Ford in UK: The early years
Ford made its first sale in France, home of Europe's biggest national auto industry, in 1904.
Yet the UK emerged as the anvil of Ford's early progress abroad. Two Model As went on display at an auto show in Islington, London, in March 1904. They caught the eye of Aubrey Blakiston, who set up a sales agency, ordered a dozen cars, and leased a showroom in Long Acre, London.
When only 12 cars were sold in 1904, the agency enrolled another energetic young pioneer, Percival L.D. Perry. The reorganized company, Perry Thornton and Schreiber, obtained the Ford franchise for Europe for £500.
The timing was good. French, German and British makes were transforming the UK. The Motor Car Act of 1903 recognized the mood by raising the speed limit to 20mph (32 kph).
Ford introduced the more powerful Model B in 1905. The 1906 motor show at London's Olympia saw the Ford Model N debut as the cheapest four-cylinder car in the UK. By 1909, the N was selling at 400 a year.
Ford Motor Company (England) Ltd. was established in Shaftesbury Avenue - London's theatre district - in March 1911, with Perry running the company.
Cars were shipped with wheels, hoods and screens packed separately. They were screwed together in the London area of Vauxhall - home to the company of the same name that General Motors eventually bought.
The launch of the Model T took matters a huge stage further. When Henry Ford decided to assemble overseas, he decreed that all factories should be accessible by sea.
Perry favored Southampton, but switched to Manchester, which was served by a 40-mile canal. There, Perry leased a factory on a recently built industrial estate, Trafford Park.
Opened in October 1911, the Ford operation became the most productive car plant in the UK. The company paid the best hourly rates in the area, but hired handymen rather than tradesmen, so that workers would switch from trade to trade on demand without demarcation squabbles.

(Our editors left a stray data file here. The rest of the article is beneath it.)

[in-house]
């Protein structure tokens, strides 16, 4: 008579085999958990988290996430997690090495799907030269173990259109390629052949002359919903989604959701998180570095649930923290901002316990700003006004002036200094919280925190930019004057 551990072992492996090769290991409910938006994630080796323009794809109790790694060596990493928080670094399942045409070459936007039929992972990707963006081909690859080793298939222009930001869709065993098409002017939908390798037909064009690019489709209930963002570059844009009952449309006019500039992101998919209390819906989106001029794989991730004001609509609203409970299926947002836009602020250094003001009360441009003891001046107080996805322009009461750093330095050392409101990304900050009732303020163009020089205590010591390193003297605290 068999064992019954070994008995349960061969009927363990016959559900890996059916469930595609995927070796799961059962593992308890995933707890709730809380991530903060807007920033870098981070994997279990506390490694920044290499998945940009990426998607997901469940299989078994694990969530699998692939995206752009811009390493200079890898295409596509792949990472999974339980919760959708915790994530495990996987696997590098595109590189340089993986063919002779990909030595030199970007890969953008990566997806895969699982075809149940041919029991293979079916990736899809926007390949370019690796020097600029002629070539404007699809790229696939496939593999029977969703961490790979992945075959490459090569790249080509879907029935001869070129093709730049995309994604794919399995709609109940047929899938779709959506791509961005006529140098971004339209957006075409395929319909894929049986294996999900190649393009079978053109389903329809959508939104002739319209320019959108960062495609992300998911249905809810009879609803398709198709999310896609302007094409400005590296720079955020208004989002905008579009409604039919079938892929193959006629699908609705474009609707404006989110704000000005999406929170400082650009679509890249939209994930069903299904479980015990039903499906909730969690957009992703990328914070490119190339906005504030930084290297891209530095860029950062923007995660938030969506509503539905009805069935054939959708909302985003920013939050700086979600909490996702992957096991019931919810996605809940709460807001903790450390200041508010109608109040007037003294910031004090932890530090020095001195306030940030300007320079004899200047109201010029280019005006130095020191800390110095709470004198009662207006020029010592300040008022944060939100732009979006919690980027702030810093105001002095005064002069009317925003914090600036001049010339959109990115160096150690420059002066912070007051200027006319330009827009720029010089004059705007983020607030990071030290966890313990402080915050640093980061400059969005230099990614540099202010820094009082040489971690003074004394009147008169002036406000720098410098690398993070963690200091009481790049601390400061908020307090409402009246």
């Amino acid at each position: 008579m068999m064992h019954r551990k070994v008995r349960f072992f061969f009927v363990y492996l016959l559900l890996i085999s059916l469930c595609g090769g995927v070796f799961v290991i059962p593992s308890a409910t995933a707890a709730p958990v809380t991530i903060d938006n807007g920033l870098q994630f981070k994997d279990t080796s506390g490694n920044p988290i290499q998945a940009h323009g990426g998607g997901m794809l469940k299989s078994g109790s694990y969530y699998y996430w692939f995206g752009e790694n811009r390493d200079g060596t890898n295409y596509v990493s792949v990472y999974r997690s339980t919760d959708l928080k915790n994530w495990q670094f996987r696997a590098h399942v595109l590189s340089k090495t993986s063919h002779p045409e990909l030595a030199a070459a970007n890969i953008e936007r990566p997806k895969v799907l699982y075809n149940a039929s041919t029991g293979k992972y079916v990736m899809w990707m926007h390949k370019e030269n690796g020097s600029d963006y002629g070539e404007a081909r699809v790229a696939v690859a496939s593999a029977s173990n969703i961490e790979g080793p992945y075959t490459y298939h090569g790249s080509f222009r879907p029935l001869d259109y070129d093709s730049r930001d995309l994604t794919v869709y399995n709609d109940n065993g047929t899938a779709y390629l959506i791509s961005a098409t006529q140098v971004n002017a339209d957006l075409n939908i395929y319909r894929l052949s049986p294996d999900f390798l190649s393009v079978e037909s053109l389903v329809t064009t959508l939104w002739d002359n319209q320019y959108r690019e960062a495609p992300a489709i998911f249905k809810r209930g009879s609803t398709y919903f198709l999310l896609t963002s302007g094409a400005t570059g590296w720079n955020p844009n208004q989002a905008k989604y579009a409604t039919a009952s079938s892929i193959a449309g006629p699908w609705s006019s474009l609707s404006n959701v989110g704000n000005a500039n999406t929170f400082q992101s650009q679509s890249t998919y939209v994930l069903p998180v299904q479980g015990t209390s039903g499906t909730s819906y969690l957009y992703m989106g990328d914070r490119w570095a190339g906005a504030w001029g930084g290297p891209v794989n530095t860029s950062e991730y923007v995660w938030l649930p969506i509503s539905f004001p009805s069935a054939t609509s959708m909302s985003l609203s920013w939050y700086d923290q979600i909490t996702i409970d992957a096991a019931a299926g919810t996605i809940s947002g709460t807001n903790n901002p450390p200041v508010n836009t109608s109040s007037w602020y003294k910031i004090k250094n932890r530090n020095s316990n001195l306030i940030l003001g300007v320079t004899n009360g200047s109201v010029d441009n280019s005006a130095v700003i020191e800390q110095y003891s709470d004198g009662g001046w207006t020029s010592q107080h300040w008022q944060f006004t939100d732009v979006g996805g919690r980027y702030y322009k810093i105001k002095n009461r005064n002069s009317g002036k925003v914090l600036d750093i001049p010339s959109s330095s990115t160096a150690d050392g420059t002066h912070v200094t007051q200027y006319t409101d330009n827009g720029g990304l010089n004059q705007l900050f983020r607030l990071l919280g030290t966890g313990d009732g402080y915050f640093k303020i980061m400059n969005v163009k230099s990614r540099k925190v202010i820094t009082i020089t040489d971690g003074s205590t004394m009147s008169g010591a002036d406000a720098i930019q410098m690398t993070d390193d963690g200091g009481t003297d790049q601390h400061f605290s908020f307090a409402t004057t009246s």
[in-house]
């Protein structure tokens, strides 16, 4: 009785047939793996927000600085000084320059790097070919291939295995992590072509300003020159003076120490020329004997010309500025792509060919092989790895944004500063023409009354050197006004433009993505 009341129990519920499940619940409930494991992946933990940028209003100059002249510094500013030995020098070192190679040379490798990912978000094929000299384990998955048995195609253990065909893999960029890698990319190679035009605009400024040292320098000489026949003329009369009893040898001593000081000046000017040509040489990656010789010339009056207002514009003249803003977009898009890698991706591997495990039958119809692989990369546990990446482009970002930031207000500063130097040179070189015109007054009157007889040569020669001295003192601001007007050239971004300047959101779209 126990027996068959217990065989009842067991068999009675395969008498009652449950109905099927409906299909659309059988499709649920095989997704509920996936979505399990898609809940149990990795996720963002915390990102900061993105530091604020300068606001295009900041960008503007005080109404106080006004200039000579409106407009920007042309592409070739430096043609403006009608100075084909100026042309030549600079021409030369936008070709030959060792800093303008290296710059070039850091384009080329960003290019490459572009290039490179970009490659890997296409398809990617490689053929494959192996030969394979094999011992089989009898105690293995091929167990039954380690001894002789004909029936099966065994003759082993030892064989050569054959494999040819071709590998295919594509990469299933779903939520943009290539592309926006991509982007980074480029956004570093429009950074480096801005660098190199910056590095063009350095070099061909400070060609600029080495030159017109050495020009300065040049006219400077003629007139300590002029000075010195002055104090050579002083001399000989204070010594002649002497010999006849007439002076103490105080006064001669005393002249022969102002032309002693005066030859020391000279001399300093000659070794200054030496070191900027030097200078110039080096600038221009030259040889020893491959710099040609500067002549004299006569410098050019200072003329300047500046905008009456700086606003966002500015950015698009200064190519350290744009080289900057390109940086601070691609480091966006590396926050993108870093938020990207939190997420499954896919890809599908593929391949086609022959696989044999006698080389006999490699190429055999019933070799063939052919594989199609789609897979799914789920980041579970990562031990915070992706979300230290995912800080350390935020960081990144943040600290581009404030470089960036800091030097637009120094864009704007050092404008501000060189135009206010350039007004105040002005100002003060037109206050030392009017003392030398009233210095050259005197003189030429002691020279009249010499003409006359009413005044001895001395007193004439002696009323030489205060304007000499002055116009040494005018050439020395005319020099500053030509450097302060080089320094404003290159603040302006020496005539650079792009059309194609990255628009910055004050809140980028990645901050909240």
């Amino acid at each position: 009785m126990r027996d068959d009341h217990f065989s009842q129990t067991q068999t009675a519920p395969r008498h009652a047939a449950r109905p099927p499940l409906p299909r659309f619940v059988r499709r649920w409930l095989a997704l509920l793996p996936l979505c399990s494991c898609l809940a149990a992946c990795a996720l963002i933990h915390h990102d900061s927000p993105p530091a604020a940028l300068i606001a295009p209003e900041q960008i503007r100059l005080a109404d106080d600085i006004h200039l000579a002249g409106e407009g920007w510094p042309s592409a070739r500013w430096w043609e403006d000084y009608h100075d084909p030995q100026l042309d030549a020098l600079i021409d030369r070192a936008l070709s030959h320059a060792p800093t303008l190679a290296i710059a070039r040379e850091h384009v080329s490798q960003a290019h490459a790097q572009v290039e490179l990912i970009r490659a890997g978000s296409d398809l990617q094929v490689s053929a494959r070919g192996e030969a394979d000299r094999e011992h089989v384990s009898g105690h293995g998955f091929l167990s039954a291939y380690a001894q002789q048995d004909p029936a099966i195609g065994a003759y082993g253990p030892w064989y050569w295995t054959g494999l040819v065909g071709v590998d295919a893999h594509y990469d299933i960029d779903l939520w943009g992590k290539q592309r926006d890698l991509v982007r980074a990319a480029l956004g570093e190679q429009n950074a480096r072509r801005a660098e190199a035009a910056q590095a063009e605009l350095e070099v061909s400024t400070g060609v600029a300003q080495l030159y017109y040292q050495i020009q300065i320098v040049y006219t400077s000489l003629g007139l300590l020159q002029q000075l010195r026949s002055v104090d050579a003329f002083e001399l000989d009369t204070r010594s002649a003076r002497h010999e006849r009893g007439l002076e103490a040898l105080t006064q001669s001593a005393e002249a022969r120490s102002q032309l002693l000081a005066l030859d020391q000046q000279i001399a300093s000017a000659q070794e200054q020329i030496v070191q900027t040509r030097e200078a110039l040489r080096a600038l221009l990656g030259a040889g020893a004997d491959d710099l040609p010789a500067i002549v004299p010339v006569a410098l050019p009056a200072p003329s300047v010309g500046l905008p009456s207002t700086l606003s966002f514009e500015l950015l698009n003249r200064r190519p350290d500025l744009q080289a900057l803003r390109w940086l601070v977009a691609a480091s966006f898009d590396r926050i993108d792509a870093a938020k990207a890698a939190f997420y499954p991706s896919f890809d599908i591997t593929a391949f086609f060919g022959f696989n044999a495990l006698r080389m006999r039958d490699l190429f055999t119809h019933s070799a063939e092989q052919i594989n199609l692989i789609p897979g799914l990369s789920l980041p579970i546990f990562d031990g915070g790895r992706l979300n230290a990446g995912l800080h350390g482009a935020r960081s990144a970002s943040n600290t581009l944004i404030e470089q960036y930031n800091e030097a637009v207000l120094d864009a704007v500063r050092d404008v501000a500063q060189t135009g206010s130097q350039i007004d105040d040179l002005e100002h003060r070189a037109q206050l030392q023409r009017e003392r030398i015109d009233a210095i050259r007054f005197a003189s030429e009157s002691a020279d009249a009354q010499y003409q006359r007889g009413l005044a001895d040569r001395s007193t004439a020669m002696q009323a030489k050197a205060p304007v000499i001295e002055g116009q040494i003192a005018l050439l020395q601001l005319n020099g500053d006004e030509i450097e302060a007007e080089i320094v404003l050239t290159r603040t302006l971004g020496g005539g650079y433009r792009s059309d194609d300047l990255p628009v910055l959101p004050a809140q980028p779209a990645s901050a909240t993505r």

Henry Ford imposed tight cash constraints on exporting - England had to pay when knockdown kits were loaded in New York. But Perry, too, was financially astute. Bridling at high freight charges on bulky bodies, he bought another Trafford Park firm to make them.
Trafford Park built 3,187 cars in 1912, the first year of production. When it made 7,310 cars the following year, Ford accounted for more than 20 percent of car production in the country.
Trafford Park went cutting-edge in 1914 with a Detroit-style chain conveyor assembly line, producing 21 cars an hour.
Production through 1914 totaled 8,352. It was 12,291 in 1915, and 16,204 the following year. It peaked in 1920 at 46,362.
Perry worked through the war as Deputy Controller of Mechanical Warfare and was knighted in 1917. He resigned from Ford after the war over dealer policy. It was a serious loss, as competition was intensifying.
From market leader, Ford dropped to fourth behind Austin, Morris and Singer.
Yet, despite market problems and a new 22 percent levy on imported components, Trafford Park worked to capacity in 1925, when it produced its 250,000th vehicle. By then, Ford was planning the venture that would replace it -Dagenham.
You can reach Ian Morton at firstname.lastname@example.org.